Annelies with Big Picture Farm Goat Milk Caramel and Hazelnuts

annelies alpine cheese

We’re thankful this year for our new relationship with Walter Rass of Challerhocker fame – he’s been sending us exclusive wheels of his raw cow’s milk cheese to age in The Murray’s Caves. We manage, after at least 9 months of aging, to coax out flavors of butterscotch and cocoa from the Alpine we’ve dubbed Annelies. Goat Milk Caramels are perfect with this nutty sweet cheese, as are a bowl full of crunchy toasted hazelnuts. A little bit of toasty sweetness to round out your holiday.

Stichelton with Hedene Miel du Jura Honey and Anarchy in a Jar Strawberry Balsamic Preserves


Stichelton is basically Stilton’s milder, crowd-pleasing brother. As we gather friends and family, we know not everyone loves blue cheese, so we’re thankful for this rich, creamy blue that can win just about anyone over. A drizzle of Jura honey from Hedene brings out the deep, woodsy flavors, while a jar of Anarchy in a Jar Strawberry Balsamic Preserves balances that sweet and savory combo that any good blue cheese should have.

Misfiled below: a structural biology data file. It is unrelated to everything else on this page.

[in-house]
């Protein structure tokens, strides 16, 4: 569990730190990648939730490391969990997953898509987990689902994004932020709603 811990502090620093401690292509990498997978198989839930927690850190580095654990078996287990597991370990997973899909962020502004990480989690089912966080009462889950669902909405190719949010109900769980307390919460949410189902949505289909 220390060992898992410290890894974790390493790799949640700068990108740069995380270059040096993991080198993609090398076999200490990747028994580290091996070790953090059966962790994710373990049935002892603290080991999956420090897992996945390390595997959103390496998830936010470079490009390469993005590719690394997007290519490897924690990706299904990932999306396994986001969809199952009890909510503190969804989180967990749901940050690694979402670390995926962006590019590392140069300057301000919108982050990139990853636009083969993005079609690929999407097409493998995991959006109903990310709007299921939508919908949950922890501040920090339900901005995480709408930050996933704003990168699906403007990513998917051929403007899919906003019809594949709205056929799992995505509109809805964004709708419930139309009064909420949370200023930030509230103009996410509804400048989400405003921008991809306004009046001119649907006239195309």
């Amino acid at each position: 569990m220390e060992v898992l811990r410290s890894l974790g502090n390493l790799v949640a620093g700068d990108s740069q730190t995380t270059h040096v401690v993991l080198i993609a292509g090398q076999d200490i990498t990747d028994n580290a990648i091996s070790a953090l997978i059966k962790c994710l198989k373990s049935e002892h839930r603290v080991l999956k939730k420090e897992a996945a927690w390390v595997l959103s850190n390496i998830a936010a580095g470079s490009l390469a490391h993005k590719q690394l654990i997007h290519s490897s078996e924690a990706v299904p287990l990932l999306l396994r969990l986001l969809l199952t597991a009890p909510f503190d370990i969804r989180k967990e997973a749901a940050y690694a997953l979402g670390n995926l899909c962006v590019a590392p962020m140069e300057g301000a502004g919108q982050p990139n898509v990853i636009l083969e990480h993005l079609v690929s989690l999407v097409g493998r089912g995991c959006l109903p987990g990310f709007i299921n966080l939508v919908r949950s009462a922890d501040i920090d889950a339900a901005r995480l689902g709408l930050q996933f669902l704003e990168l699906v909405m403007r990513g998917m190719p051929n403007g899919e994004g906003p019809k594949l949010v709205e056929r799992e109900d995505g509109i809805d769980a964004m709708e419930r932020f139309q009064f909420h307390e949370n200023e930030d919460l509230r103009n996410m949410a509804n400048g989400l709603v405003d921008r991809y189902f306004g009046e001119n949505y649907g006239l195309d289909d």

Rush Creek Reserve with La Quercia Speck Americano and Potter’s Applewood Smoked Crackers

rush creek reserve cheese

With winter fast approaching, we get to appreciate a new batch of the highly seasonal raw cow’s milk, Rush Creek. Inspired by the French Vacherin Mont d’Or and only available in the winter time, Rush Creek gets wrapped in spruce bark and becomes an unctuous, bacony delight. You could just cut off the top and spoon out the woodsy paste – but we love to dollop it on a Potter’s Applewood Smoked Cracker with a ribbon of velvety Speck Americano.

Slack Ma Girdle with Hayden Flour Mills Red Fife Crackers and Jambon de Bayonne

slack ma girdle english cheese

 Okay, its name might be a little bit ridiculous, but trust us when we say that this nettle-crusted raw cow’s milk is something to be thankful for. Wrapped in bark and as creamy and spoonable as the Rush Creek Reserve, Slack Ma Girdle is herbaceous and funky all in one – an adventure in cheese form. Spoon onto a rustic, nutty cracker like the Hayden Flour Mills Red Fife Cracker, and feast upon this English beauty with a few thin slices of salty, briny Jambon de Bayonne.